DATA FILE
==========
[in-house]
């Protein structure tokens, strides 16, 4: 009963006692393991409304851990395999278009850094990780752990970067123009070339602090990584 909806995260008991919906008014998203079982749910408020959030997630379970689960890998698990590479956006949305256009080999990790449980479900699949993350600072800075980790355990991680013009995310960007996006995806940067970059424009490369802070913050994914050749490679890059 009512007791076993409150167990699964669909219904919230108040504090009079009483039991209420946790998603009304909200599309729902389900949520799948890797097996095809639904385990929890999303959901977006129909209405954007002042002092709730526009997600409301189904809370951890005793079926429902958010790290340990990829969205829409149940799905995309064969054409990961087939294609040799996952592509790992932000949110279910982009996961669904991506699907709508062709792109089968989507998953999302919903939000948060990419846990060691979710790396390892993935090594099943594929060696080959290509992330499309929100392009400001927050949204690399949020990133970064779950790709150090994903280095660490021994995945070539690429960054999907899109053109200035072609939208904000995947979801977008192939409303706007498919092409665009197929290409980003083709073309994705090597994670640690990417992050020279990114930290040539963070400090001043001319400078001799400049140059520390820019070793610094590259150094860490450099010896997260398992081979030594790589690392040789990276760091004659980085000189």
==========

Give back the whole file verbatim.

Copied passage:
[in-house]
């Protein structure tokens, strides 16, 4: 009963006692393991409304851990395999278009850094990780752990970067123009070339602090990584 909806995260008991919906008014998203079982749910408020959030997630379970689960890998698990590479956006949305256009080999990790449980479900699949993350600072800075980790355990991680013009995310960007996006995806940067970059424009490369802070913050994914050749490679890059 009512007791076993409150167990699964669909219904919230108040504090009079009483039991209420946790998603009304909200599309729902389900949520799948890797097996095809639904385990929890999303959901977006129909209405954007002042002092709730526009997600409301189904809370951890005793079926429902958010790290340990990829969205829409149940799905995309064969054409990961087939294609040799996952592509790992932000949110279910982009996961669904991506699907709508062709792109089968989507998953999302919903939000948060990419846990060691979710790396390892993935090594099943594929060696080959290509992330499309929100392009400001927050949204690399949020990133970064779950790709150090994903280095660490021994995945070539690429960054999907899109053109200035072609939208904000995947979801977008192939409303706007498919092409665009197929290409980003083709073309994705090597994670640690990417992050020279990114930290040539963070400090001043001319400078001799400049140059520390820019070793610094590259150094860490450099010896997260398992081979030594790589690392040789990276760091004659980085000189």